(Photo: Slain journalists Steven Sotloff and James Foley.)
Throughout his career as a journalist and blogger, and especially during the past year, The Intercept's Glenn Greenwald has positioned himself as a defender of journalists. At its core, this is a noble pursuit. The press is the only industry specifically named in the Bill of Rights, making its protection of vital interest to American democracy.
Greenwald, however, has been attempting to expand the definition of "journalist" into questionable areas. Hackers like Barrett Brown should be protected as journalists. Greenwald's partner, David Miranda, was vocally defended by Greenwald as being a journalist simply by acting as a courier of stolen NSA and GCHQ documents. For most of 2013, he refused to re-enter the U.S. for fear of being arrested for "doing his journalism," even though other national security reporters like Barton Gellman continued to cover the Snowden documents while living inside the U.S.
So, in the wake of the ISIS beheading of two American journalists, you'd think Greenwald might not only devote some of his visibility to mourn their losses at the hands of a relentlessly brutal enemy, but might also condemn the ISIS terrorists who tortured and murdered James Foley and Steven Sotloff. Considering how he directly covers the unjust punishing and prosecution of journalists, along with matters related to the Middle East, you'd think he'd be all over this one. Yet as of this writing, nothing. Well, not necessarily nothing nothing. Greenwald has indeed been tweeting about ISIS, but mostly downplaying the threat while snarking at Vice President Biden's "gates of hell" remarks, and mocking western efforts to target and pursue the terrorist group.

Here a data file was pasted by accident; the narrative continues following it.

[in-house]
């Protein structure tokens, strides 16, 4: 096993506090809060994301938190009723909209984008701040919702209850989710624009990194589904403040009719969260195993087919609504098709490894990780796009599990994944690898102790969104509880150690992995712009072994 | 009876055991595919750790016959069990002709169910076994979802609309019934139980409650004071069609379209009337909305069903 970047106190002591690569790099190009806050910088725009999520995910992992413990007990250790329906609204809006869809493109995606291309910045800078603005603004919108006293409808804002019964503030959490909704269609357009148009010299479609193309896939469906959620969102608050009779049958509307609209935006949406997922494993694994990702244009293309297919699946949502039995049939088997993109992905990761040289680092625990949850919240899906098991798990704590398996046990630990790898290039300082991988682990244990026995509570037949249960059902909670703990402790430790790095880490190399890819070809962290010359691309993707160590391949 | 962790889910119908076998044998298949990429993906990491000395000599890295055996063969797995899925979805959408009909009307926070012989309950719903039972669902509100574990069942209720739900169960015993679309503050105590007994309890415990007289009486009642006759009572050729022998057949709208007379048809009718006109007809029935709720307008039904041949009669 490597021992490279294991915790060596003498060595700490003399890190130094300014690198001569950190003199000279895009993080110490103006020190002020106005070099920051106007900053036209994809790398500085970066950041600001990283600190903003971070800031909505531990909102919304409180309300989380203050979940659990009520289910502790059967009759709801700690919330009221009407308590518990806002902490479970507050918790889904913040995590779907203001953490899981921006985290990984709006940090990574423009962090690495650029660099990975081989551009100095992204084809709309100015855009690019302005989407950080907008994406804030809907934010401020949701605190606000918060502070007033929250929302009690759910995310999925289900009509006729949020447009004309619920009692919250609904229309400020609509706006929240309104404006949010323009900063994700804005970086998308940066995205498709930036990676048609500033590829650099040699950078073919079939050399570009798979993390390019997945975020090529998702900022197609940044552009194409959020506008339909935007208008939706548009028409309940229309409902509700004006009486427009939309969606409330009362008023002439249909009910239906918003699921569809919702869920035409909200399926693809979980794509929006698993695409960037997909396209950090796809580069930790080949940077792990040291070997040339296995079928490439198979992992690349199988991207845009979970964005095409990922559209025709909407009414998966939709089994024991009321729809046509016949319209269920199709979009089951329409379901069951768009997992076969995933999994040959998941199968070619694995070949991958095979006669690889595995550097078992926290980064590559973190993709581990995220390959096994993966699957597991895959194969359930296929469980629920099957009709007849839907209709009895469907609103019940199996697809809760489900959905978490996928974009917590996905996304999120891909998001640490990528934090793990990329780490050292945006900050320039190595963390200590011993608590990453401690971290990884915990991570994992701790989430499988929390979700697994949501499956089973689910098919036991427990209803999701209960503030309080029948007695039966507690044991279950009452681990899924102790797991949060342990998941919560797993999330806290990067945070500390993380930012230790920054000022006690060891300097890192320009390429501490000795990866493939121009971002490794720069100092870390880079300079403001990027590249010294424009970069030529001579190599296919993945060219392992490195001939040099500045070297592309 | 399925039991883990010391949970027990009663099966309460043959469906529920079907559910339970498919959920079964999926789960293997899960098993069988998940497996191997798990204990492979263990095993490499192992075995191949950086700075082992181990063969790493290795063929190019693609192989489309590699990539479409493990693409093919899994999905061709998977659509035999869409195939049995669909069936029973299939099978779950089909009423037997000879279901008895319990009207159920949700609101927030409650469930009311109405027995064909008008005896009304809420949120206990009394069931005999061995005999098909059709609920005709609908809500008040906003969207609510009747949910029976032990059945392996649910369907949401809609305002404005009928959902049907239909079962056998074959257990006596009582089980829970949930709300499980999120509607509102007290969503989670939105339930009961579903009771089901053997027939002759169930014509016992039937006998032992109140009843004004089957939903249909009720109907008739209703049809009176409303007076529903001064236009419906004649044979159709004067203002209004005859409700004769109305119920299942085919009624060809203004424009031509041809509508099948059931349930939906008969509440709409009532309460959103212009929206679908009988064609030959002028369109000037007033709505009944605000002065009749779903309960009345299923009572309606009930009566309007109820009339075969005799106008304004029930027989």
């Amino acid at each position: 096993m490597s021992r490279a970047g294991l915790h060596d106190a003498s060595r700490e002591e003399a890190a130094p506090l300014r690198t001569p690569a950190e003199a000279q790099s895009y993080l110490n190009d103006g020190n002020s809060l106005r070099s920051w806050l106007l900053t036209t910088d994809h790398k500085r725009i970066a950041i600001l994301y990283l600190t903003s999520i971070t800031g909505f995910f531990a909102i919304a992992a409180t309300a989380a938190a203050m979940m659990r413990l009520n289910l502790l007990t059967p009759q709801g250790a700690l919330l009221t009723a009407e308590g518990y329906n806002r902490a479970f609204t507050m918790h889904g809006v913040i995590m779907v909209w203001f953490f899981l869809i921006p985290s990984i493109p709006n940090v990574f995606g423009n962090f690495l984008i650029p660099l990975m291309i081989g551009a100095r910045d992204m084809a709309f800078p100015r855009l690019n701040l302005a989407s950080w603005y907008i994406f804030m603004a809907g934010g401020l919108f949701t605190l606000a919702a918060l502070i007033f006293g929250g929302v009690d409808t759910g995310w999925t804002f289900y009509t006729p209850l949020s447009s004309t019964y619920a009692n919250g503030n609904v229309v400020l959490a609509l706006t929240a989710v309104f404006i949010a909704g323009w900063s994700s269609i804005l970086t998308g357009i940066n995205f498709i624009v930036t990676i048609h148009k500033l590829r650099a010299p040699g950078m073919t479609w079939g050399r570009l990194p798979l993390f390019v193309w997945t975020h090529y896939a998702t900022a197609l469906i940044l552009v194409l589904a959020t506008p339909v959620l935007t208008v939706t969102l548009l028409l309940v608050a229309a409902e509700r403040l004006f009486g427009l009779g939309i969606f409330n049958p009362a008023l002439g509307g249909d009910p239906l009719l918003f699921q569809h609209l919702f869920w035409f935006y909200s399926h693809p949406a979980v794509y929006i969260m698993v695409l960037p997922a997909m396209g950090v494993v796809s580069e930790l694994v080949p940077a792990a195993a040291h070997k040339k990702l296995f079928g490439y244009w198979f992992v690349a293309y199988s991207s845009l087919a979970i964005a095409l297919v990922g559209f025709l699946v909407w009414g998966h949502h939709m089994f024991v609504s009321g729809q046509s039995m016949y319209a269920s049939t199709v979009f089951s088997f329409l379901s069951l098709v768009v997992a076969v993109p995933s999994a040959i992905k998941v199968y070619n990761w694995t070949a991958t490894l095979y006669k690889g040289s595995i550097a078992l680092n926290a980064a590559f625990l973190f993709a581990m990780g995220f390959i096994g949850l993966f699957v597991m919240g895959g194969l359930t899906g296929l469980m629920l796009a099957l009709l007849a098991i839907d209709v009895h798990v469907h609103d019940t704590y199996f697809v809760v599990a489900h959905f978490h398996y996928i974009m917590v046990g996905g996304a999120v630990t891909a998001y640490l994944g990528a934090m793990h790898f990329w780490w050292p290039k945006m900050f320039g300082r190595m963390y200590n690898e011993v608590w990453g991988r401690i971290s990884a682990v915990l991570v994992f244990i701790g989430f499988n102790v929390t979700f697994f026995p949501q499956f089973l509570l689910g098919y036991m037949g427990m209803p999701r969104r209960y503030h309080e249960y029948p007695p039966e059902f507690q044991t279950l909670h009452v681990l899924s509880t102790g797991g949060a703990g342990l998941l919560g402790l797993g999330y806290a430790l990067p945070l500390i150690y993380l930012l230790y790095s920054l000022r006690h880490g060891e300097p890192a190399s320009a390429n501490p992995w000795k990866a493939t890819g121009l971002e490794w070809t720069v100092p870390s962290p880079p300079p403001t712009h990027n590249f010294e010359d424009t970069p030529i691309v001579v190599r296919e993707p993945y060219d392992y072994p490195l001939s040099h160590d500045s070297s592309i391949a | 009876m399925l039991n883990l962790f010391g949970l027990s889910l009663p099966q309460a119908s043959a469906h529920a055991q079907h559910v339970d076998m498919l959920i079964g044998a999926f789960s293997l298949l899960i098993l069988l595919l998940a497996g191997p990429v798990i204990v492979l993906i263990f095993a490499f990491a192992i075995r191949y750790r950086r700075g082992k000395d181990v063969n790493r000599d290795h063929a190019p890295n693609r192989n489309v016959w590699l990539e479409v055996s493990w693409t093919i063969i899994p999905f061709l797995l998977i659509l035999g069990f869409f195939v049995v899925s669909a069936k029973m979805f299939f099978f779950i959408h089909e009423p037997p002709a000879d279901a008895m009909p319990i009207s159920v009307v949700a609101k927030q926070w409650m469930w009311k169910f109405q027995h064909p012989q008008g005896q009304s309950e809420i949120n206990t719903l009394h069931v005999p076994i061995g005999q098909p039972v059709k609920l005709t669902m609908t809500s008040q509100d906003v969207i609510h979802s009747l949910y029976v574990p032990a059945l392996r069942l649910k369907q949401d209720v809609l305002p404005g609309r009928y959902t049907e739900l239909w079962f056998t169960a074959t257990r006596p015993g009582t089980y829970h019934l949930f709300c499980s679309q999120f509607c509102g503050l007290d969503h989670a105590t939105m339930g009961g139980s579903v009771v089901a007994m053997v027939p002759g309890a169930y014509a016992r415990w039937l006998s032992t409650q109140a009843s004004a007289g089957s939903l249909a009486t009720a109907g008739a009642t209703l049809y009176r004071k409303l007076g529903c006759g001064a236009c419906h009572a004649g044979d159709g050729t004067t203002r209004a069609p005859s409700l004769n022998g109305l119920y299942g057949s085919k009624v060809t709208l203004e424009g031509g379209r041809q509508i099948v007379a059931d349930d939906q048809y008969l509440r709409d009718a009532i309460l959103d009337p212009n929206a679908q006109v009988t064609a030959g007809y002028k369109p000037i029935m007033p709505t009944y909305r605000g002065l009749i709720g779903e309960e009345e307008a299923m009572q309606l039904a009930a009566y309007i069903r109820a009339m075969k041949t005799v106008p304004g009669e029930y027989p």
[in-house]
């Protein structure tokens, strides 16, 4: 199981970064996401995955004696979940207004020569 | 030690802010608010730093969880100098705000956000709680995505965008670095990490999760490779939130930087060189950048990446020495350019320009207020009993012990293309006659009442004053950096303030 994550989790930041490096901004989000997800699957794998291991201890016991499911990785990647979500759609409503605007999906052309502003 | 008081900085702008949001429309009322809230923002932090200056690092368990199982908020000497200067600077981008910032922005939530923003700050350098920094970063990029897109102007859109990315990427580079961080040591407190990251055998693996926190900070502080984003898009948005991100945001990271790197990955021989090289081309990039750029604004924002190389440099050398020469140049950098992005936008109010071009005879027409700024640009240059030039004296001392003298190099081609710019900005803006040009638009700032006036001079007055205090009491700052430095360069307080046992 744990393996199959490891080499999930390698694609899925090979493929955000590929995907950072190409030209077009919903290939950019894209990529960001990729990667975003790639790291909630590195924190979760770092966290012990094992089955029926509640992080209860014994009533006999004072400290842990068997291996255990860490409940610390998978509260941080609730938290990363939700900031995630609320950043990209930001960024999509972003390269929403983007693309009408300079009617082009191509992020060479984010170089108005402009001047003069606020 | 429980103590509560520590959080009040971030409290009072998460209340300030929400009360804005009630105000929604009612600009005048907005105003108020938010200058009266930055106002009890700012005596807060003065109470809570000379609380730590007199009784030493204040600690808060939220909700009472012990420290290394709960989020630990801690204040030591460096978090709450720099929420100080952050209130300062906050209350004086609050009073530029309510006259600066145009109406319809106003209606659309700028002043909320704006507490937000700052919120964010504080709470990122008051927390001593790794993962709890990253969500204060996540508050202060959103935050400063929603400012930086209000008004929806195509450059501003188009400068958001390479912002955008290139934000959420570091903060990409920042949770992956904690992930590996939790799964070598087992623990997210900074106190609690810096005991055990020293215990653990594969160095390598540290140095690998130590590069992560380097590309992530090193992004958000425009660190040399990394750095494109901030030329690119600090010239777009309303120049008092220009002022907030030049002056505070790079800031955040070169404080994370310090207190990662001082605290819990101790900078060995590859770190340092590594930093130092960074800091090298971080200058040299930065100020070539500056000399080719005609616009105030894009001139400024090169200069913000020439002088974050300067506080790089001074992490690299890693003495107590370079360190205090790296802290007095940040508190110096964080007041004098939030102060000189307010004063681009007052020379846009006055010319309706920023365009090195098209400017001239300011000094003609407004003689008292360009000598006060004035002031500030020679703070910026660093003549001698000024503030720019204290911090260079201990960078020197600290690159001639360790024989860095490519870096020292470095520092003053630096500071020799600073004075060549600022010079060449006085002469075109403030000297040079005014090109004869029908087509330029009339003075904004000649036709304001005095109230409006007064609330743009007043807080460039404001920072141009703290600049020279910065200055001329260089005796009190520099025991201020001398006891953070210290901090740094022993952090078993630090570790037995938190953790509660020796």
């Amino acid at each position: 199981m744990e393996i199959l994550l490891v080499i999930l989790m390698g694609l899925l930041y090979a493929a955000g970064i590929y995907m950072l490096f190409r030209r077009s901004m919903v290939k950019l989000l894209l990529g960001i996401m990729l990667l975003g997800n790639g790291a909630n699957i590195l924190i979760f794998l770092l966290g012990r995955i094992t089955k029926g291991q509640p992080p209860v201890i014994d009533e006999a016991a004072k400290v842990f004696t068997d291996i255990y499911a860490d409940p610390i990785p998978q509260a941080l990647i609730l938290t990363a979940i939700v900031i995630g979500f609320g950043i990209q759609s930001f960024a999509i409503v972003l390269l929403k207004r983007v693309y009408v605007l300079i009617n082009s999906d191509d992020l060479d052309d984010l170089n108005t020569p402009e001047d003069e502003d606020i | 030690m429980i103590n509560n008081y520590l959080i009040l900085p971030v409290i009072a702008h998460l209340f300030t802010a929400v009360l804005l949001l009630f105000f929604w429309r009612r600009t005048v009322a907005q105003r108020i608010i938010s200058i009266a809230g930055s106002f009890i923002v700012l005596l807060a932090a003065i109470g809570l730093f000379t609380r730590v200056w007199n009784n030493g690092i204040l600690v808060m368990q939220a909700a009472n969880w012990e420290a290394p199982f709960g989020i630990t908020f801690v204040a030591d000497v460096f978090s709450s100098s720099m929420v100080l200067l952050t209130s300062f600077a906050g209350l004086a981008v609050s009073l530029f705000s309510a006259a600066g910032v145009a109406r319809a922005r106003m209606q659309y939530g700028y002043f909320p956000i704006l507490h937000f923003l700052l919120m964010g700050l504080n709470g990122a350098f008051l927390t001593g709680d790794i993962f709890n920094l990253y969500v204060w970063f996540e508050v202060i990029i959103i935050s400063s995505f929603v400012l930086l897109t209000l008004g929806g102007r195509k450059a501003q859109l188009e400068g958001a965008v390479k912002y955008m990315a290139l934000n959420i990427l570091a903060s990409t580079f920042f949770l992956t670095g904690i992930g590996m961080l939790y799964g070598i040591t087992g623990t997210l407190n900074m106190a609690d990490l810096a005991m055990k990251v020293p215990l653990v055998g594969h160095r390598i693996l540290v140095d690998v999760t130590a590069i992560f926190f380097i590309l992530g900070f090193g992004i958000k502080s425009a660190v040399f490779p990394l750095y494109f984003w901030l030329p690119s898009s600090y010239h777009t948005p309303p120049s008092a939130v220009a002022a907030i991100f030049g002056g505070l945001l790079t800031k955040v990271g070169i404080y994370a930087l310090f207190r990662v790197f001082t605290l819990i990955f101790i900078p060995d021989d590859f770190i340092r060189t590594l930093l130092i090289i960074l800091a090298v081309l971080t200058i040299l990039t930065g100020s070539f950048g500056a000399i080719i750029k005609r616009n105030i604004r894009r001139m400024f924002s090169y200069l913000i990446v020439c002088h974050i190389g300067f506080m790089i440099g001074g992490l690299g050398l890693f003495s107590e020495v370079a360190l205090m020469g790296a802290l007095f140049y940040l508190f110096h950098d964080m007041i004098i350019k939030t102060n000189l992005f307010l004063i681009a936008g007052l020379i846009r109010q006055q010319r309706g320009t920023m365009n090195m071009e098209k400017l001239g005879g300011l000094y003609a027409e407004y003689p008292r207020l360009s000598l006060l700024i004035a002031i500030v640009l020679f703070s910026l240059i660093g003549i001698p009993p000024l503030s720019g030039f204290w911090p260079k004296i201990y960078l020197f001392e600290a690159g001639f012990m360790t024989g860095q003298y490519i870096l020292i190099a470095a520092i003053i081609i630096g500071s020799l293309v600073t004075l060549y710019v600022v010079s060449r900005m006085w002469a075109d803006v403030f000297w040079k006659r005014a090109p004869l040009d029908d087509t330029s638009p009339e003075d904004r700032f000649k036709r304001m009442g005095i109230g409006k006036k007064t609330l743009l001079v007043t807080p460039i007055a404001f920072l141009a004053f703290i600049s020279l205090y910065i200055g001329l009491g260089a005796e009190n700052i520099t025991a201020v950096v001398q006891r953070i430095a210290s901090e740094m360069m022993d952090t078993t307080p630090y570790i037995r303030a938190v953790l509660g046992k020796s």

And the only thing he's written outside of Twitter regarding the Foley murder was a post on The Intercept in which he attacked Twitter for suspending users who posted photos and videos of the beheading.
Look, no one should expect Greenwald to suddenly endorse military action against ISIS. But to build so much of his career around defending journalists, only to virtually ignore the beheadings of two American journalists seems, at the very least, wildly inconsistent. But to additionally mock the U.S.'s response less than 24 hours after the latest beheading further exposes what Greenwald is really all about: snarking and trolling. His defense of journalists ends at the borders of the U.S. and the U.K., while incongruously tip-toeing around atrocities committed against journalists by enemies of America and England.
Worse, he clearly thinks it's hilarious to toss around jokes and memes in the context of two beheaded journalists. Set aside whatever you might think of Greenwald, and this alone is crass and unforgivable.